Insomnia is a sleep disorder that regularly affects millions of people worldwide. Individuals find it difficult to fall asleep or stay asleep. The effects can be devastating.
It usually leads to daytime sleepiness, lethargy, and a general feeling of being unwell, both mentally and physically. Mood swings, irritability, and anxiety are common associated symptoms.
It has also been associated with a higher risk of developing chronic diseases. According to the National Sleep Foundation, 30-40 percent of American adults report that they have had symptoms of insomnia within the last 12 months, and 10-15 percent of adults claim to have chronic insomnia.
Insomnia can be caused by physical and psychological factors. There is sometimes an underlying medical condition that causes it, such as a recent event or occurrence. Some causes can be:
- Disruptions in circadian rhythm – jet lag, job shift changes, high altitudes, environmental noise, extreme heat or cold.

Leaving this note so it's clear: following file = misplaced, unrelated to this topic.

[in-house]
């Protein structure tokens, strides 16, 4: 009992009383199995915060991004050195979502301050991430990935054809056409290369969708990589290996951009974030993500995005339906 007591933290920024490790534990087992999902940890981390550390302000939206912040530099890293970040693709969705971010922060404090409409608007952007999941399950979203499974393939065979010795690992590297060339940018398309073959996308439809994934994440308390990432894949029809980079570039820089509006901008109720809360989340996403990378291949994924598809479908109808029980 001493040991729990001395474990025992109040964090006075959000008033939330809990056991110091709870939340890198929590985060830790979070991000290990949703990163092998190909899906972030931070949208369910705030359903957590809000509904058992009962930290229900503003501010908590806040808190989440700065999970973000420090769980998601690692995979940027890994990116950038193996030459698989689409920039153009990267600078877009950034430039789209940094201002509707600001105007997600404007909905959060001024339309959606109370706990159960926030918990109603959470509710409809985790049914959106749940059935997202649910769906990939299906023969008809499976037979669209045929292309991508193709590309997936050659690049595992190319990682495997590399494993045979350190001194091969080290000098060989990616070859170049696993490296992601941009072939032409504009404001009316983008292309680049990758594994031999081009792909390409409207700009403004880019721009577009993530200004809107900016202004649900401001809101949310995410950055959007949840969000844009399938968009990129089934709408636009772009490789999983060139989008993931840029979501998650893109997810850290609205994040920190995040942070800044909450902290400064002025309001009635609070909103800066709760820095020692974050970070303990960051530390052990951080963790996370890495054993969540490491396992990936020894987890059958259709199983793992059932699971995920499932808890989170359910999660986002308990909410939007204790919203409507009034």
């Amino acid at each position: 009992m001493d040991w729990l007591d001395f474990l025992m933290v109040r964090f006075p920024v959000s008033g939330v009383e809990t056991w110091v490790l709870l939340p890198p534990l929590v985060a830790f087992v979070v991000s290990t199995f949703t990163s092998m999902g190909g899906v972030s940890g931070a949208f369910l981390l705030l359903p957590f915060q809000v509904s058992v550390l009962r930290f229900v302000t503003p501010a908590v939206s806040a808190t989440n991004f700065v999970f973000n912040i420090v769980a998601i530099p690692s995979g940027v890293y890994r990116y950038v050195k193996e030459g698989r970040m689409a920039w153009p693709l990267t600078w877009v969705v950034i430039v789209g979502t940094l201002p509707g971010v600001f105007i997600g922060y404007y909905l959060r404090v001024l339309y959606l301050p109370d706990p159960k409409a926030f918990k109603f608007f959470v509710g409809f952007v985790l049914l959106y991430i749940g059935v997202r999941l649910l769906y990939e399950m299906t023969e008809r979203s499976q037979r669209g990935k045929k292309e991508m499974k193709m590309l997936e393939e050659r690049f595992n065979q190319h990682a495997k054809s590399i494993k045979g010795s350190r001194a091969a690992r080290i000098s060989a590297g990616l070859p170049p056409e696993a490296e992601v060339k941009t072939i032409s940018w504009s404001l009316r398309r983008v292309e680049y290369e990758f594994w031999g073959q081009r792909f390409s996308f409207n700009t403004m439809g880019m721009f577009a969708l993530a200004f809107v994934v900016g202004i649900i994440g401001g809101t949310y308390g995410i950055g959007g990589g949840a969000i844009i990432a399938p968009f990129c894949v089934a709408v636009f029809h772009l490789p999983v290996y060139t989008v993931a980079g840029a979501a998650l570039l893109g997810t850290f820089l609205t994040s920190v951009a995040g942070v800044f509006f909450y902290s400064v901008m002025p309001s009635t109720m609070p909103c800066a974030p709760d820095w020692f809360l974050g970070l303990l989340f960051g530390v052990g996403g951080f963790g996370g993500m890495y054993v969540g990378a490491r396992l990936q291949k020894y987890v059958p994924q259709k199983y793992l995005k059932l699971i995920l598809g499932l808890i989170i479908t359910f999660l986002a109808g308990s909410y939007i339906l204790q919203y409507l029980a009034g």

- Psychological issues – bipolar disorder, depression, anxiety disorders, or psychotic disorders.
- Medical conditions – chronic pain, chronic fatigue syndrome, congestive heart failure, angina, acid-reflux disease (GERD), chronic obstructive pulmonary disease, asthma, sleep apnea, Parkinson’s and Alzheimer’s diseases, hyperthyroidism, arthritis, brain lesions, tumors, stroke.
- Hormones – estrogen, hormone shifts during menstruation.
- Other factors – sleeping next to a snoring partner, parasites, genetic conditions, overactive mind, pregnancy.
It is commonly divided into three types.
- Transient – occurs when symptoms last up to three nights.
- Acute – also called short-term insomnia. Symptoms persist for several weeks.
- Chronic – this type lasts for months, and sometimes years. According to the National Institutes of Health, the majority of chronic insomnia cases are side effects resulting from another primary problem.
Some types resolve when the underlying cause is treated or wears off. In general, treatment focuses on determining the cause.
Once identified, this underlying cause can be properly treated or corrected.
In addition to treating the underlying cause, both medical and behavioral treatments are used as therapies.
Non-pharmacological approaches include cognitive behaviorlal therapy (CBT) in one-on-one counseling sessions or group therapy:
Medical treatments for include:
- prescription sleeping pills
- over-the-counter sleep aids